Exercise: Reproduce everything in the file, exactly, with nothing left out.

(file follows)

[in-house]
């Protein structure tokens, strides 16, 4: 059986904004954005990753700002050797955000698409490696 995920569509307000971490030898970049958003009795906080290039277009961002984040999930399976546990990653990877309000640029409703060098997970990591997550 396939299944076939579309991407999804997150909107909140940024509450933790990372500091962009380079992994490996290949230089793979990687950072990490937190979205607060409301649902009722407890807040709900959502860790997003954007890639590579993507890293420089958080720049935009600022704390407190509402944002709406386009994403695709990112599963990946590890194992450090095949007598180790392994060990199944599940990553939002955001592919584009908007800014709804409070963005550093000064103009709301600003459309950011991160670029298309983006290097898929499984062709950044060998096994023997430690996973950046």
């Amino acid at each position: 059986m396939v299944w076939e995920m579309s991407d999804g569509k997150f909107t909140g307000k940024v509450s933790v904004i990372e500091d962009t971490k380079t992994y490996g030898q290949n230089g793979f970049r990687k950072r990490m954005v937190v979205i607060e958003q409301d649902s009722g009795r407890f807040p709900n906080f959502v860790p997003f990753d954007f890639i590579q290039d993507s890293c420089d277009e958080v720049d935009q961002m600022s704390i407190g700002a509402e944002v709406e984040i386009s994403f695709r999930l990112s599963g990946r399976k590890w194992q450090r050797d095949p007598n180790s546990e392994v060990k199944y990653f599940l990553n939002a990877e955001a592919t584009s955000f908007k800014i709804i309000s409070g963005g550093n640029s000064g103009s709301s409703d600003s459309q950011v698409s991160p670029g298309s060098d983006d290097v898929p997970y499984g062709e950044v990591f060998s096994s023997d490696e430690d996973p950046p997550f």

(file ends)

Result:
[in-house]
């Protein structure tokens, strides 16, 4: 059986904004954005990753700002050797955000698409490696 995920569509307000971490030898970049958003009795906080290039277009961002984040999930399976546990990653990877309000640029409703060098997970990591997550 396939299944076939579309991407999804997150909107909140940024509450933790990372500091962009380079992994490996290949230089793979990687950072990490937190979205607060409301649902009722407890807040709900959502860790997003954007890639590579993507890293420089958080720049935009600022704390407190509402944002709406386009994403695709990112599963990946590890194992450090095949007598180790392994060990199944599940990553939002955001592919584009908007800014709804409070963005550093000064103009709301600003459309950011991160670029298309983006290097898929499984062709950044060998096994023997430690996973950046």
């Amino acid at each position: 059986m396939v299944w076939e995920m579309s991407d999804g569509k997150f909107t909140g307000k940024v509450s933790v904004i990372e500091d962009t971490k380079t992994y490996g030898q290949n230089g793979f970049r990687k950072r990490m954005v937190v979205i607060e958003q409301d649902s009722g009795r407890f807040p709900n906080f959502v860790p997003f990753d954007f890639i590579q290039d993507s890293c420089d277009e958080v720049d935009q961002m600022s704390i407190g700002a509402e944002v709406e984040i386009s994403f695709r999930l990112s599963g990946r399976k590890w194992q450090r050797d095949p007598n180790s546990e392994v060990k199944y990653f599940l990553n939002a990877e955001a592919t584009s955000f908007k800014i709804i309000s409070g963005g550093n640029s000064g103009s709301s409703d600003s459309q950011v698409s991160p670029g298309s060098d983006d290097v898929p997970y499984g062709e950044v990591f060998s096994s023997d490696e430690d996973p950046p997550f």